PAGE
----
Why collective bargaining rights must go

State employee unions have agreed to pay a bit more toward their pension and health care costs, so why do we need to rein in collective bargaining?

First, we must remember that the 5.8% pension and 12.6% health care concessions the governor asked for only apply to state workers. Without the accompanying collective bargaining reforms, Milwaukee County has no guarantee of achieving similar savings from its unions. In fact, based on past experience, the county is unlikely to achieve any concessions whatsoever.

In 2009, faced with the possibility of a large year-end deficit, then-County Executive Scott Walker proposed a 35-hour workweek. The unions objected and filed a grievance. In lieu of the shortened workweek, the county then instituted furlough days. Once again, the unions objected and filed a lawsuit.

Both the 2010 and 2011 budgets adopted by the County Board included modifications requiring employees to pay more of their pension and health care costs. To their credit, the non-union employees took these concessions while the unions stonewalled negotiations and refused to partake in any sacrifice.

Now, when I hear unions claim that they are willing to accept concessions, it reminds me of that old Peanuts cartoon where Lucy persuades Charlie Brown to kick the football by promising that she won’t remove it at the last minute (despite doing so countless times before). As Charlie runs down the field, sure enough, Lucy grabs the ball and runs away just as he is about to kick it. Once again, Charlie Brown lands flat on his back, with Lucy laughing in the background.

If we allow ourselves to be fooled into believing that the unions, after years of doing otherwise, will voluntarily give up the concessions needed to balance our budget, we will fall flat on our backs as the unions run away with the ball.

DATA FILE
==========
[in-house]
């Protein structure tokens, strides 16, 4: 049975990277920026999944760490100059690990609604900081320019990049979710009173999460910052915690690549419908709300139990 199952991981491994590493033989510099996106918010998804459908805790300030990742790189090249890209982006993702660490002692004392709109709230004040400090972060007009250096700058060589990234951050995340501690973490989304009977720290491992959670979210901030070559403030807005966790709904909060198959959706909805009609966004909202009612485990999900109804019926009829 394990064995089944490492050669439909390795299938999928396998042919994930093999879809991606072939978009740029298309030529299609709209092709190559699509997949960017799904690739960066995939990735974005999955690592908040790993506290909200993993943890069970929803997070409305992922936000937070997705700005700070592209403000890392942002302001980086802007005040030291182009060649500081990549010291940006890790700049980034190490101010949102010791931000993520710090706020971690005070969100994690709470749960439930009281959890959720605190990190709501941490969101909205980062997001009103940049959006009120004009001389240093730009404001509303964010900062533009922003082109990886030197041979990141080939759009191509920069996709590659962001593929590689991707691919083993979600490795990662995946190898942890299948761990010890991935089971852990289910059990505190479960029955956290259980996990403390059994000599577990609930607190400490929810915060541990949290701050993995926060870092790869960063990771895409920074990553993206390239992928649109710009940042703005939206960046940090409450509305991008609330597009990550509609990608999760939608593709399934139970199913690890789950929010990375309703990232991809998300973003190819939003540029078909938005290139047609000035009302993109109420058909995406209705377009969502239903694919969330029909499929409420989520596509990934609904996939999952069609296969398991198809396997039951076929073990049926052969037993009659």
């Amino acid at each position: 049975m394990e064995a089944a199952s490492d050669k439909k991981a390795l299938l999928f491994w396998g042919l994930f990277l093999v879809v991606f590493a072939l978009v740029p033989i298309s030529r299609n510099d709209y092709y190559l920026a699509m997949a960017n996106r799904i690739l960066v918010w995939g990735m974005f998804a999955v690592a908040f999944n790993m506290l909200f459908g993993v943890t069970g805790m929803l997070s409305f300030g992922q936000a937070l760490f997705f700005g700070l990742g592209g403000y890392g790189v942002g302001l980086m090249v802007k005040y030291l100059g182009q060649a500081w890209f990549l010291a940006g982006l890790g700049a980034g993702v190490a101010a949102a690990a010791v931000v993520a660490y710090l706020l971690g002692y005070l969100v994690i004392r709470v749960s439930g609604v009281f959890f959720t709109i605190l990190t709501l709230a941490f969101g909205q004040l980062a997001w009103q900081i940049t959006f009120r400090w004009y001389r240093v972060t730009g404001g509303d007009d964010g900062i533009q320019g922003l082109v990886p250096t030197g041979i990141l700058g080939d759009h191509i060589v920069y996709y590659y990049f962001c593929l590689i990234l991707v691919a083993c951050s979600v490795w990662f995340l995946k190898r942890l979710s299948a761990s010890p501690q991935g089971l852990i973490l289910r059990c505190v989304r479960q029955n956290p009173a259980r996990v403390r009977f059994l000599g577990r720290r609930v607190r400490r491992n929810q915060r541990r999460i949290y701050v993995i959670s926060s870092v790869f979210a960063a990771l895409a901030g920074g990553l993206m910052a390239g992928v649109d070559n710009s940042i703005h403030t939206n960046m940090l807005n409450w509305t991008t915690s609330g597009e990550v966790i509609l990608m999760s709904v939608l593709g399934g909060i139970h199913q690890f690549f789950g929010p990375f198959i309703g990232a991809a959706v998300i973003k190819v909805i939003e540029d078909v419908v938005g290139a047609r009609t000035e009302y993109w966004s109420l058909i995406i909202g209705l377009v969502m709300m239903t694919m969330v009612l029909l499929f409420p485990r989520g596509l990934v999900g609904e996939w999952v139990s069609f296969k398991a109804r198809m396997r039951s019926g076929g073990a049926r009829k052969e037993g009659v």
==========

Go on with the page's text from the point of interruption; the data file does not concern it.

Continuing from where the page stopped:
Unions are not solely to blame for the predicament of unsustainable benefit costs. Elected officials and boards who blindly give in to every union demand – without considering the consequences on taxpayers – share the blame. This was most recently on display when the Milwaukee Area Technical College Board, with some members flying into town at the last minute, rushed to approve a union contract before Gov. Walker’s proposal would be approved.

Furthermore, we cannot fault unions for asking for the moon during negotiations. After all, they are paid by their members to get the best deal. But at what point do we draw the line between what unions want and what we can afford?

Do we continue to raise bus fares, cut routes and otherwise make it more difficult for our citizens to get to school, jobs and shops, all so that county employees can continue to have the best health plan money can buy and pay next to nothing for it? Do we continue to raise property taxes on seniors and others living on fixed incomes so that county employees can have a guaranteed pension plan and pay little or nothing toward it? Do we continue to privatize county jobs and throw dedicated public employees on the unemployment rolls because their union bosses refuse to make county jobs more affordable?

For decades, the collective bargaining process in Wisconsin – favoring unions – has forced taxpayers to shoulder the burden through tax increases and service cuts. Walker’s proposed collective bargaining reforms will level the playing field. They are desperately needed and must be passed.

Milwaukee County Supervisor Joe Sanfelippo of West Allis represents the 17th District.

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